Investigators Design Experimental Engineering Control for Silica Dust

NIOSH bag-assembly
NIOSH mini-baghouse assemblies installed on eight thief hatches atop a sand mover during filling operations. Photo courtesy of Mike Gressel and Jerry Kratzer, NIOSH.

Each year, millions of workers, primarily in construction, sandblasting, and mining, are at risk of silicosis (and lung cancer) from exposure to respirable silica dust RCS.

National Institute for Occupational Safety and Health (NIOSH) investigators study how to prevent workers’ exposure to this serious health risk.

Recently, they developed a novel engineering control, called the NIOSH mini-baghouse retrofit assembly, to help control RCS released from sand moving machinery on oil and gas extraction sites.

The NIOSH mini-baghouse consists of filter material and ductwork connected to a baseplate that clamps to the openings, called thief hatches, on top of a sand mover. The NIOSH mini-baghouse reduces sand dust emissions coming out of the thief hatches by trapping RCS before it disperses into the air where it would pose a health risk to workers.

The mini-baghouse was tested in the field at an Arkansas sand mine on November 18-21, 2013. During the trial, area air samples were collected at 12 locations on and around a sand mover with and without the NIOSH mini-baghouse control installed.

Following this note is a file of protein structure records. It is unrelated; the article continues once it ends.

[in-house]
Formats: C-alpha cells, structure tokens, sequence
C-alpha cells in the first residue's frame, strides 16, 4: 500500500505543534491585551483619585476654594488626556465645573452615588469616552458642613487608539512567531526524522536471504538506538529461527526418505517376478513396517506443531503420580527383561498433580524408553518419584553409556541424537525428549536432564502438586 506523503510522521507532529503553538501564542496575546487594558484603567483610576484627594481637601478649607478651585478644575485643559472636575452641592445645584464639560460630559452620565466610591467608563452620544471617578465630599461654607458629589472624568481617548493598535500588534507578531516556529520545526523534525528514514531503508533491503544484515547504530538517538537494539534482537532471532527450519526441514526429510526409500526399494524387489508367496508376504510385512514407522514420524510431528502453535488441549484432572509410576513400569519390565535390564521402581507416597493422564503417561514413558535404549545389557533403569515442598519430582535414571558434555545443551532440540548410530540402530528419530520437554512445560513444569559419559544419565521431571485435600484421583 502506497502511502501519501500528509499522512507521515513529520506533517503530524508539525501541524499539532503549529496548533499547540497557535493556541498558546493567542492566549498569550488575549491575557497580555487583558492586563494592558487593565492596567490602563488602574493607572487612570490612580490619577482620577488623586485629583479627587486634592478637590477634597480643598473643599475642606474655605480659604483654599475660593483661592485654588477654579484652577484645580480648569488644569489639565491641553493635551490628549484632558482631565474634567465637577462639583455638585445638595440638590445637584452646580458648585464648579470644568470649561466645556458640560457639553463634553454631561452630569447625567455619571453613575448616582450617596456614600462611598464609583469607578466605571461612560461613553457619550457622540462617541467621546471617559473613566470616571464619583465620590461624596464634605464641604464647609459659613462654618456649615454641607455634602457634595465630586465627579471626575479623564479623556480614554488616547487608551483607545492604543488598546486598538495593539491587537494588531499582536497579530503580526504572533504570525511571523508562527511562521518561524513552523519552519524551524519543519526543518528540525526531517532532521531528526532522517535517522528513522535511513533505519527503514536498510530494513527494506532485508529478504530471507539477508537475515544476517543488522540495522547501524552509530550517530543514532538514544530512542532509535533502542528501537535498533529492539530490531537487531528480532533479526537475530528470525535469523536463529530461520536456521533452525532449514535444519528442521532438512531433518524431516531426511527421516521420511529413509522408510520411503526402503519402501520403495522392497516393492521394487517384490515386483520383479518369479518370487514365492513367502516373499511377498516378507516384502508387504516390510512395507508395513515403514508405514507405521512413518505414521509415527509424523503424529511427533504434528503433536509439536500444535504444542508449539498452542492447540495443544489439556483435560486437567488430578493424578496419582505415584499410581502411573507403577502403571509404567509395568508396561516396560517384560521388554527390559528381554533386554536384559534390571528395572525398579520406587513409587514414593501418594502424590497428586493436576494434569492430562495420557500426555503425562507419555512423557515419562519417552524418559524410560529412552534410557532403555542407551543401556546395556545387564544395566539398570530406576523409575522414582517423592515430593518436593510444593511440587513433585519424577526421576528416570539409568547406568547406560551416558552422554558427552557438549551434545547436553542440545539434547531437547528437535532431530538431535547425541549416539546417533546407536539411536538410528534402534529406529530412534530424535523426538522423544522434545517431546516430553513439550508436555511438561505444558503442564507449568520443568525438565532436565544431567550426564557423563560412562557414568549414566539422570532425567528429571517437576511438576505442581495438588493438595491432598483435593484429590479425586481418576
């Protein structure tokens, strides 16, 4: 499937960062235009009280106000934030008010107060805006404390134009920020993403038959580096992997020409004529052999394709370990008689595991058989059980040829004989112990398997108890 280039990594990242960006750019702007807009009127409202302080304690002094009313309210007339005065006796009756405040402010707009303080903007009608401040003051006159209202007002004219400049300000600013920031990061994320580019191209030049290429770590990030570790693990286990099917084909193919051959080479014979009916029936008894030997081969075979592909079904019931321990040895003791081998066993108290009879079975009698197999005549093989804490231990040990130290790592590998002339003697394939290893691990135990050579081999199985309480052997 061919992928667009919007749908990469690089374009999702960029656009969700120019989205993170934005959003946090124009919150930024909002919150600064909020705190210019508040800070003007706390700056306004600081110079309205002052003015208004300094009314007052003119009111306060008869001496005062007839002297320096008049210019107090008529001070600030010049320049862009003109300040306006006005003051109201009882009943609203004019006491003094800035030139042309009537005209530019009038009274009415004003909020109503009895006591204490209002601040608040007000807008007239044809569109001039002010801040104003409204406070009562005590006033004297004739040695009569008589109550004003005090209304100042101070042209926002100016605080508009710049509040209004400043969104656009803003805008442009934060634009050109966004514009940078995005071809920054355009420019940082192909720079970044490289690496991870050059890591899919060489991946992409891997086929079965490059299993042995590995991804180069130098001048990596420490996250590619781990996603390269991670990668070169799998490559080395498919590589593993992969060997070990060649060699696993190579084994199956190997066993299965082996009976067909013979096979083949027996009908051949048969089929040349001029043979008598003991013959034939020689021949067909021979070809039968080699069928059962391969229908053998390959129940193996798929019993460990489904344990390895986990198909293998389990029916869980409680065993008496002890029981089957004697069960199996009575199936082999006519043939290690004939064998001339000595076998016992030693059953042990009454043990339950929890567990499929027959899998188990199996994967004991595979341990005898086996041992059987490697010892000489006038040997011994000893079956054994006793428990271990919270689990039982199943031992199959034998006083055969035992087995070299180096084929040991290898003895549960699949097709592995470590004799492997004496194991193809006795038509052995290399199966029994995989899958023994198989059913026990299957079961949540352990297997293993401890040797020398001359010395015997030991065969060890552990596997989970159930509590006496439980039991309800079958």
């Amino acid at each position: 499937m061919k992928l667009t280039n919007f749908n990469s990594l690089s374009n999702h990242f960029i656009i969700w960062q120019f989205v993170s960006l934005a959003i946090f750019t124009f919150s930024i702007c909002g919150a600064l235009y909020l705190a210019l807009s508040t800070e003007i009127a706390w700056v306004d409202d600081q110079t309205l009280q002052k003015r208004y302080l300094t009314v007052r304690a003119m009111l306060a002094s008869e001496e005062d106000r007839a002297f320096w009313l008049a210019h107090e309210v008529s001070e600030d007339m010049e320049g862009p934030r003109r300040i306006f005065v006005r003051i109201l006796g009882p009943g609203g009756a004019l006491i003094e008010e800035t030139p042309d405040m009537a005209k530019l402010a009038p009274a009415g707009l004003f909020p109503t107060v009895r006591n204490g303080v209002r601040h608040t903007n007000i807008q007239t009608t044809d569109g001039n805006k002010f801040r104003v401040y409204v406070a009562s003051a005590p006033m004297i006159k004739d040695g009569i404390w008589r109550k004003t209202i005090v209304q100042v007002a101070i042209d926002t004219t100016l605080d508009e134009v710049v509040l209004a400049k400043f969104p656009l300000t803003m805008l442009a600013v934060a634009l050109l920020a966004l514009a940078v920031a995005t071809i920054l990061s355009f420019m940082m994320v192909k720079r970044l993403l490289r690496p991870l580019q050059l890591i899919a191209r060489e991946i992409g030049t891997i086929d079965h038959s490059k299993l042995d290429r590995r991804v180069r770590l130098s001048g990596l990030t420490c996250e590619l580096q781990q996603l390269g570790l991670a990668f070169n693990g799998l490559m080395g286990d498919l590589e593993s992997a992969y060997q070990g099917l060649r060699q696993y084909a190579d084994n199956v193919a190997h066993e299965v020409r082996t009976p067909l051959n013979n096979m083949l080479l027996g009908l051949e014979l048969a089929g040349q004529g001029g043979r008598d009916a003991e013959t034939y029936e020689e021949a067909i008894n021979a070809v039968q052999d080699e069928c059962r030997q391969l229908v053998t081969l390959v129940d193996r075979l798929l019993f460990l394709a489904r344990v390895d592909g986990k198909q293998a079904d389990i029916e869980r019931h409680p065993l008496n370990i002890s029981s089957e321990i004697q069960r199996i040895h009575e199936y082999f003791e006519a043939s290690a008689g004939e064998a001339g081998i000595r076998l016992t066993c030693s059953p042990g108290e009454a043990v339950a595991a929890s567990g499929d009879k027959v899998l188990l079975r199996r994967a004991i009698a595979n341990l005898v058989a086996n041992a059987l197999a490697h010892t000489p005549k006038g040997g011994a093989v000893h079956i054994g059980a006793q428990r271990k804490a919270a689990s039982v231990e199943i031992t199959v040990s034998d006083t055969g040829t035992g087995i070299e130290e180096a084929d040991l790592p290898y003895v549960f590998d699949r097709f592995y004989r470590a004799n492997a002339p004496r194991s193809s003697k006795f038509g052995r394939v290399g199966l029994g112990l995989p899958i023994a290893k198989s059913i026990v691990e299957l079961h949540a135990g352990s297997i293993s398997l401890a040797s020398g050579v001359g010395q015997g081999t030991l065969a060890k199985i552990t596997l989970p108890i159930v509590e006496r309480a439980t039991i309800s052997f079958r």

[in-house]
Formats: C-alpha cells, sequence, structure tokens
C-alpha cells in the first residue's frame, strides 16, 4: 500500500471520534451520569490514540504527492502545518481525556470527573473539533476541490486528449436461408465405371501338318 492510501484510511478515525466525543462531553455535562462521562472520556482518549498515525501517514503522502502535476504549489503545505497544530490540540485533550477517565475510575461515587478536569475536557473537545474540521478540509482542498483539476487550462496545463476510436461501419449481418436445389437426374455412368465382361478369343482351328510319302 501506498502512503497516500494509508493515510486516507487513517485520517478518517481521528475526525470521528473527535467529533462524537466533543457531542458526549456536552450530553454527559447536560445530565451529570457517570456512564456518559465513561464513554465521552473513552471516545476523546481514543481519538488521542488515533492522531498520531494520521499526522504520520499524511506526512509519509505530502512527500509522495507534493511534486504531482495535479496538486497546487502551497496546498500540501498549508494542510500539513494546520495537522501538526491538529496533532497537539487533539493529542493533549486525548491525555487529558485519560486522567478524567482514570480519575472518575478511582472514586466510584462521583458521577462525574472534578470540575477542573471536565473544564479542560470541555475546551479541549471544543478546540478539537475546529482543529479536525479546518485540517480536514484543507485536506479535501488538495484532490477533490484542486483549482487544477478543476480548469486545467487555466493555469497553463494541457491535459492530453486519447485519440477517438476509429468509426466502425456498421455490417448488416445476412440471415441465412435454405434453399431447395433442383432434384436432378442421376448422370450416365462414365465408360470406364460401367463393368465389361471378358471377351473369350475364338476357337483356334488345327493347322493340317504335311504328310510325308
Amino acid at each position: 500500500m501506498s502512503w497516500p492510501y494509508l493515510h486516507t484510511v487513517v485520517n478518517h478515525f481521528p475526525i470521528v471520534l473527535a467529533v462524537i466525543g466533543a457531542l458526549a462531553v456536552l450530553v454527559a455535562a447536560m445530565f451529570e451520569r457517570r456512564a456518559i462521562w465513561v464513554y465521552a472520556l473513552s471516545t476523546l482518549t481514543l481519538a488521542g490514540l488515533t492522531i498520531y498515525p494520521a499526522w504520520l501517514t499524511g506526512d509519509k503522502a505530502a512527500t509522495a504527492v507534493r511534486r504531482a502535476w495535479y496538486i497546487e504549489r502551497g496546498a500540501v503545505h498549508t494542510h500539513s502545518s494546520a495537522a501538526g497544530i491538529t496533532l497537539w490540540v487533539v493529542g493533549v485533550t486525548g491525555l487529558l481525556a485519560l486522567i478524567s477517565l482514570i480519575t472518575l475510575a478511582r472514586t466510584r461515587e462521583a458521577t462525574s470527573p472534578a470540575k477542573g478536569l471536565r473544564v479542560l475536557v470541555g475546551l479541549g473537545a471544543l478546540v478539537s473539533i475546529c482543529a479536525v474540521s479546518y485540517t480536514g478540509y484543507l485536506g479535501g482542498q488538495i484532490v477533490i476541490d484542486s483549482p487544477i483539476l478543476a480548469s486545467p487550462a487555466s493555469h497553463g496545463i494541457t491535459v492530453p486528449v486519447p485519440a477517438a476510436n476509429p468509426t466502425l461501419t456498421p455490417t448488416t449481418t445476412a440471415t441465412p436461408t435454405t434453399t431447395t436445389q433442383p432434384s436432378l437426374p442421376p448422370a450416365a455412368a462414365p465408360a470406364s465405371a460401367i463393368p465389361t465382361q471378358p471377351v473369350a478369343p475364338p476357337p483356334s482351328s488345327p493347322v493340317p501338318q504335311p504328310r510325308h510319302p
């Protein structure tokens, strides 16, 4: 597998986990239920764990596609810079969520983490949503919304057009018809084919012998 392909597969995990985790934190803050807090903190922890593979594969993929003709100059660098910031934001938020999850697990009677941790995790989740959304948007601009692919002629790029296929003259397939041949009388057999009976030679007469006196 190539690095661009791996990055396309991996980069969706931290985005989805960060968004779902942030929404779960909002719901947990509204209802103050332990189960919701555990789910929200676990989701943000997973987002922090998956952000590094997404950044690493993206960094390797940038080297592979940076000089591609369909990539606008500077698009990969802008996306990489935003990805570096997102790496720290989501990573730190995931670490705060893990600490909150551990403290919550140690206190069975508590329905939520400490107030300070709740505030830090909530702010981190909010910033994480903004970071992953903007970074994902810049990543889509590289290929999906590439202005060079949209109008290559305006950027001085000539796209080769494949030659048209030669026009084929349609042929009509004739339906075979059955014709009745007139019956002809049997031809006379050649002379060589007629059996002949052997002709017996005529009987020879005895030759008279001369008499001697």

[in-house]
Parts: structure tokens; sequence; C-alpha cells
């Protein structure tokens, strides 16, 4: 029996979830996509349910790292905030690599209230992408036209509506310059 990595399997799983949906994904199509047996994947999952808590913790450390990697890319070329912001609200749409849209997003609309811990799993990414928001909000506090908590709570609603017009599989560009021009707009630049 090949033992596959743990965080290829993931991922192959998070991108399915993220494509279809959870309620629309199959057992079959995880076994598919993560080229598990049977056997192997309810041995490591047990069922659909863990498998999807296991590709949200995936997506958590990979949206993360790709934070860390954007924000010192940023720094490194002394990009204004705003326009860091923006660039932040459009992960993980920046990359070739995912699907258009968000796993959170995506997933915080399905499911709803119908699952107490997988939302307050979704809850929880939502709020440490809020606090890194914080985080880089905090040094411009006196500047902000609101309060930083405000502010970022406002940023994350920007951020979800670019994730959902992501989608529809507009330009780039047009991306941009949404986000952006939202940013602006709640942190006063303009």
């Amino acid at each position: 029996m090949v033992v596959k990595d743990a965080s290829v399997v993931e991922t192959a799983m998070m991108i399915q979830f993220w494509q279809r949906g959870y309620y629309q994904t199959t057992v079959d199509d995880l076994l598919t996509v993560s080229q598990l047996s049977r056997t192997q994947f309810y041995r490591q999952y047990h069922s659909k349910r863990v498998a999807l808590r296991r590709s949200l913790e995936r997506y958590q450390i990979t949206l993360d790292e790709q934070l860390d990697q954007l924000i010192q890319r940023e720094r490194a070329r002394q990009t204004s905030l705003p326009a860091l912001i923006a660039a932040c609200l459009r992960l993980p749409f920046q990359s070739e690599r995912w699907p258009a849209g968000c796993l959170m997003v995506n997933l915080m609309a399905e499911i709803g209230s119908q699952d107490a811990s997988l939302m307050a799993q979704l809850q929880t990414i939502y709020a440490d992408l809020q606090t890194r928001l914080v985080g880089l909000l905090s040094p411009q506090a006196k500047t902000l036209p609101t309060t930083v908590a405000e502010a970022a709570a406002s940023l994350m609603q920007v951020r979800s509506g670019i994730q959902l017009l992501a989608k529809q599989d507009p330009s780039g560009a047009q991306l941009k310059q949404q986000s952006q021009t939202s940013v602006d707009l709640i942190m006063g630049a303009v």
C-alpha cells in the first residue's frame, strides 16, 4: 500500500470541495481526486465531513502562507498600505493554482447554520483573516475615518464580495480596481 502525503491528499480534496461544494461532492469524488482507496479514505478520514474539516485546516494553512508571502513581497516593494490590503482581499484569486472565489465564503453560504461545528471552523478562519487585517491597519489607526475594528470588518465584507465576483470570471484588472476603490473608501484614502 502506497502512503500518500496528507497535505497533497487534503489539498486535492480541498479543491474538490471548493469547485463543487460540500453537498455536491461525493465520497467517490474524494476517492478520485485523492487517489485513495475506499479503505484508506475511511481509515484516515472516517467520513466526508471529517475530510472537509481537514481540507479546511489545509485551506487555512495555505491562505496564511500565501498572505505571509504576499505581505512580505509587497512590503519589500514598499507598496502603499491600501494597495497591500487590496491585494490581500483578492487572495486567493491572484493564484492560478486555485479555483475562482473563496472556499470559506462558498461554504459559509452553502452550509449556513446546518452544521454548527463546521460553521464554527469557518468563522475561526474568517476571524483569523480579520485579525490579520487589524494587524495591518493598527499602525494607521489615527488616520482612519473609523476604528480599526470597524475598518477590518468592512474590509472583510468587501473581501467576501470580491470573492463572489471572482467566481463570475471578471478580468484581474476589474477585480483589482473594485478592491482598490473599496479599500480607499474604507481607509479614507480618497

NIOSH results indicate that the NIOSH mini-baghouse effectively reduced both respirable dust and RCS downwind of the thief hatches. The reduction of airborne respirable dust ranged from 85% to 98%, and the reduction in airborne RCS ranged from 79% to 99%.

In another significant finding, a sample of dust collected by the mini-baghouse showed the presence of freshly fractured quartz, which is a particularly hazardous form of RCS.

Next steps are plans to enhance the performance of the NIOSH mini-baghouse with several engineering improvements to the clamping mechanism, filter fabrics, sealing surface, and material measurements.

After that, NIOSH plans to evaluate the new and improved NIOSH mini baghouse in the field and then commercialize and license the technology to industry.